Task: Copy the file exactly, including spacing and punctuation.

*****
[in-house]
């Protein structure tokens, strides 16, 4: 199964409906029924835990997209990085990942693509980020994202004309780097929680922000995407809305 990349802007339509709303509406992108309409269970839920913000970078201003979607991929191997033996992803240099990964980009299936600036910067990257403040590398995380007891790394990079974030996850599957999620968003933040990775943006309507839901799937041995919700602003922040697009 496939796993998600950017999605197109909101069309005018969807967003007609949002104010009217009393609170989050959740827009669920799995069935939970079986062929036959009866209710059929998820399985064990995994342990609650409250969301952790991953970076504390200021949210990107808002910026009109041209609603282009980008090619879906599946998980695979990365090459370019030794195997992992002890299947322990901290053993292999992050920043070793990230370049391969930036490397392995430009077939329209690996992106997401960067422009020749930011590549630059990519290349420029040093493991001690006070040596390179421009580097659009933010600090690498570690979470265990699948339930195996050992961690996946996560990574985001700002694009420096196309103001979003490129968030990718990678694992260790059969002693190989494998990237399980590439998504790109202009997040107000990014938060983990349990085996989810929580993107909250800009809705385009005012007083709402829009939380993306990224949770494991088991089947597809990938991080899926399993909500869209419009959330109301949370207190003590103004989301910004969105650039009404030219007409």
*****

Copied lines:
[in-house]
């Protein structure tokens, strides 16, 4: 199964409906029924835990997209990085990942693509980020994202004309780097929680922000995407809305 990349802007339509709303509406992108309409269970839920913000970078201003979607991929191997033996992803240099990964980009299936600036910067990257403040590398995380007891790394990079974030996850599957999620968003933040990775943006309507839901799937041995919700602003922040697009 496939796993998600950017999605197109909101069309005018969807967003007609949002104010009217009393609170989050959740827009669920799995069935939970079986062929036959009866209710059929998820399985064990995994342990609650409250969301952790991953970076504390200021949210990107808002910026009109041209609603282009980008090619879906599946998980695979990365090459370019030794195997992992002890299947322990901290053993292999992050920043070793990230370049391969930036490397392995430009077939329209690996992106997401960067422009020749930011590549630059990519290349420029040093493991001690006070040596390179421009580097659009933010600090690498570690979470265990699948339930195996050992961690996946996560990574985001700002694009420096196309103001979003490129968030990718990678694992260790059969002693190989494998990237399980590439998504790109202009997040107000990014938060983990349990085996989810929580993107909250800009809705385009005012007083709402829009939380993306990224949770494991088991089947597809990938991080899926399993909500869209419009959330109301949370207190003590103004989301910004969105650039009404030219007409």